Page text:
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Archaeologists confirm that ‘Tomb of Christ’ dates back to ancient Roman times

Alan Boyle # State
Tomb_of_ChristWorkers move a marble slab to expose deeper layers in the Edicule within the Church of the Holy Sepulcher, which is revered as the site of Jesus’ tomb. (National Geographic via YouTube)

After more than 15 years of study, experts are laying out the evidence revealing how far back the history goes for the room-sized shrine in Jerusalem that’s revered as Jesus’ tomb.

Spoiler alert: There’s no “Jesus Was Here” graffiti on the walls.

Fortunately, that wasn’t the point of the research. Instead, archaeologists were taking advantage of a conservation effort at the Church of the Holy Sepulcher, one of Christianity’s holiest sites, to look inside the shrine known as the Edicule (which is Latin for “little house”).

The results of their studies were reported today by National Geographic, which chronicled the project for a TV documentary titled “Secrets of Christ’s Tomb.”

Tradition states that the first version of the Edicule was built into the limestone cave during the reign of the Roman emperor Constantine in the fourth century. Constantine wanted to dress up the site to celebrate the place where Jesus’ body was thought to have been laid after his crucifixion.

Christians believe that Jesus’ resurrection took place at the tomb on the first Easter Sunday.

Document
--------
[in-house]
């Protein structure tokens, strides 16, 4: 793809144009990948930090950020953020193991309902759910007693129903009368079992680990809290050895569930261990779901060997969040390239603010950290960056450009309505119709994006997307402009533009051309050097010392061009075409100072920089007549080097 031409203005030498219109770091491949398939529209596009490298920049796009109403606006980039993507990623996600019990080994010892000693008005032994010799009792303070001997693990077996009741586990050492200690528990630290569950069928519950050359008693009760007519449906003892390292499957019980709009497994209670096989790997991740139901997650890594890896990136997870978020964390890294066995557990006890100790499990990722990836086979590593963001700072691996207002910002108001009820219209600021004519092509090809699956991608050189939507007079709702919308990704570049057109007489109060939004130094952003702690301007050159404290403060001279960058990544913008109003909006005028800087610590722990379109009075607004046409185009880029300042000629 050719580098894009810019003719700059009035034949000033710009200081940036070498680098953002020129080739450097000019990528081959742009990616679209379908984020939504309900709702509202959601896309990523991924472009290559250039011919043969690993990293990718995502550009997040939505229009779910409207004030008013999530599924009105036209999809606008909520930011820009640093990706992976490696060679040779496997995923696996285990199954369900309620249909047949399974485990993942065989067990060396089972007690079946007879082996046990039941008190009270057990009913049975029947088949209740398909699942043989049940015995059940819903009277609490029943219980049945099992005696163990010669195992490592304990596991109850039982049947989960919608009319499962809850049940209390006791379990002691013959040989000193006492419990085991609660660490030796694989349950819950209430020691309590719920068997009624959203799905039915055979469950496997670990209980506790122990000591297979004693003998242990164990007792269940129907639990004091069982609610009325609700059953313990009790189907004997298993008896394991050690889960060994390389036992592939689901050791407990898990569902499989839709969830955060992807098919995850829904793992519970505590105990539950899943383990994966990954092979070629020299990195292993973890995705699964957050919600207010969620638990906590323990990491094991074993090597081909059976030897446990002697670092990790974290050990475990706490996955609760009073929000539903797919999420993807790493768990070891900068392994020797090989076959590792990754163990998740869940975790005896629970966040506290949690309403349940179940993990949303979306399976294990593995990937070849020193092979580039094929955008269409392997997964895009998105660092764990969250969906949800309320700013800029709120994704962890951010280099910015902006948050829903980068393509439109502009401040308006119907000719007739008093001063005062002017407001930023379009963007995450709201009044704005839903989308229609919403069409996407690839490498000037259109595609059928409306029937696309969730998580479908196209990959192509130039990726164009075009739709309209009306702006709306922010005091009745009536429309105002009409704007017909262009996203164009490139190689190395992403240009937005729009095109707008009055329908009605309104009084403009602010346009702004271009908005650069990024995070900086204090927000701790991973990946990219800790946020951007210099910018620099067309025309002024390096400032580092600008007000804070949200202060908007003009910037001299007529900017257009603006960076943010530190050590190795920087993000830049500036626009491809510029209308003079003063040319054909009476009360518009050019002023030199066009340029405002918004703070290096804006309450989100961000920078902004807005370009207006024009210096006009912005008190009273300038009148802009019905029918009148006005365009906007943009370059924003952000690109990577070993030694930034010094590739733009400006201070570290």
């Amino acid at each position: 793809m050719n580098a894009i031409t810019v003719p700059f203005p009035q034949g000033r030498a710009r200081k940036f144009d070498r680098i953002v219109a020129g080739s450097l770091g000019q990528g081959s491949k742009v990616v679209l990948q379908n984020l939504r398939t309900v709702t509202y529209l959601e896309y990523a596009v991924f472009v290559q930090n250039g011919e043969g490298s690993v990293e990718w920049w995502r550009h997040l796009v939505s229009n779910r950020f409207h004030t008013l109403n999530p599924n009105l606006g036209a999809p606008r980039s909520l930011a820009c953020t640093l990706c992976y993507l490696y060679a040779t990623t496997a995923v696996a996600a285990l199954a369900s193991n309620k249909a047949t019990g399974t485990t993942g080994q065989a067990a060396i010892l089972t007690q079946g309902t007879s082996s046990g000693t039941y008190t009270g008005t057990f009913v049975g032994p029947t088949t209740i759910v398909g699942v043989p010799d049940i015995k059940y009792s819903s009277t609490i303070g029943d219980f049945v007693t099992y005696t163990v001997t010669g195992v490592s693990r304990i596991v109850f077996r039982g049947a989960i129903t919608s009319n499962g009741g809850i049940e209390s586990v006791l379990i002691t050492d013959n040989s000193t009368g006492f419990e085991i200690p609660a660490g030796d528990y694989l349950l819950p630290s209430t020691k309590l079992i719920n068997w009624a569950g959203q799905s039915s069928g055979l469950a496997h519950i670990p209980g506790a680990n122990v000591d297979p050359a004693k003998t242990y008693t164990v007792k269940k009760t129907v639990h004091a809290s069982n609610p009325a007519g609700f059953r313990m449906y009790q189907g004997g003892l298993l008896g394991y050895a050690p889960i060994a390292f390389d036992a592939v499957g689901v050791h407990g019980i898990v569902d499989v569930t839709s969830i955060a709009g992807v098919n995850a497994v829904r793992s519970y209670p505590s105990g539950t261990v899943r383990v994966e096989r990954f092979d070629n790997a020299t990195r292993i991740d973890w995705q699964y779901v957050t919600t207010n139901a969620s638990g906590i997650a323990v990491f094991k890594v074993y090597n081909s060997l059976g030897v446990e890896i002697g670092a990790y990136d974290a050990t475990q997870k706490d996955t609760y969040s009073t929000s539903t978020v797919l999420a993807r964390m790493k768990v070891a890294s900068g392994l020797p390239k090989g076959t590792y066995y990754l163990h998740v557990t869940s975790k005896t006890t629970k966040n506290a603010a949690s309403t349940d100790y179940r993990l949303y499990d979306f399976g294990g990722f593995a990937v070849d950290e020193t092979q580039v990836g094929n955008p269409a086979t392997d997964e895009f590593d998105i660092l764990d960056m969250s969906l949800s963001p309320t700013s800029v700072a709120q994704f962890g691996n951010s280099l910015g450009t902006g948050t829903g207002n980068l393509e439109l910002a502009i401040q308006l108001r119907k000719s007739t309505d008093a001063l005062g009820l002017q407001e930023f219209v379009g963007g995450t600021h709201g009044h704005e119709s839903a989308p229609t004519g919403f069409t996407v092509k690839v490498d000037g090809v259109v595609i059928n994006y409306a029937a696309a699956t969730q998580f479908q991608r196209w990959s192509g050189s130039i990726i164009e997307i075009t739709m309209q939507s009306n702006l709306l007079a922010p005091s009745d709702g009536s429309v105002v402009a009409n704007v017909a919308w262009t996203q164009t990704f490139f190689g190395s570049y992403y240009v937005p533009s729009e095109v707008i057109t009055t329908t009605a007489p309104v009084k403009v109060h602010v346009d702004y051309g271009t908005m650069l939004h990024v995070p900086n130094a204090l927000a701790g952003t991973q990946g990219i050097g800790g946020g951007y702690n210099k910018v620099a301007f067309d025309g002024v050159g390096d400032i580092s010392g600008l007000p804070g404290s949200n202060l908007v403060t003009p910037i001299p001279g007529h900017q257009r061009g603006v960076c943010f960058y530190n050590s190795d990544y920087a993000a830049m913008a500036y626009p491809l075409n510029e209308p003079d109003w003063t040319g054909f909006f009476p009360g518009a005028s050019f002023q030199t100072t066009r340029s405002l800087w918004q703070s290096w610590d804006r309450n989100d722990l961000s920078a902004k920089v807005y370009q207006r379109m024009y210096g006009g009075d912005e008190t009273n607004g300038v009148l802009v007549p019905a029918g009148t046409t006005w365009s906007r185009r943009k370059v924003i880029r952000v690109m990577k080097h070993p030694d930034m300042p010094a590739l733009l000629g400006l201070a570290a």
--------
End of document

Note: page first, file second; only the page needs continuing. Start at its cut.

Over the centuries, the Edicule has been through many changes — including the destruction of the church above it in the year 1009 as well as subsequent fires, earthquakes and remodelings. Reconstructions added layers of embellishments that turned the “little house” into the archaeological equivalent of a nested doll.

Some historians have suggested that the Roman-era Edicule was completely destroyed in the 11th century and had to be re-created from scratch. And some believers revere a different cave, known as the Garden Tomb, as an alternate candidate for Jesus’ resting place.

A little more than a year ago, during a project to restore and repair the Edicule, researchers finally got the chance to study and sample layers of construction material — going all the way down to a broken marble slab that was marked with a cross and rested on the original cave’s limestone.

The remains of the slab retained traces of the mortar that was originally used to secure it in place. National Geographic said the Edicule restoration team took samples of the mortar and subjected them to tests that use optically stimulated luminescence to determine when the quartz sediment was last exposed to light.

Those tests suggested that the mortar was put in place around the year 335, which matches the story of Roman-era construction.

“Obviously that date is spot-on for whatever Constantine did,” archaeologist Martin Biddle told National Geographic. “That’s very remarkable.”

The dates derived from other samples seem to trace different phases in the Edicule’s evolution, including the rebuilding of the Church of the Holy Sepulcher after 1009 and a major restoration in the 16th century.

“It is interesting how mortars not only provide evidence of the earliest shrine on the site, but also confirm the historical construction sequence of the Edicule,” National Geographic quoted restoration team leader Antonia Moropoulou as saying.

The team’s scientific results are to be published by the Journal of Archaeological Science: Reports.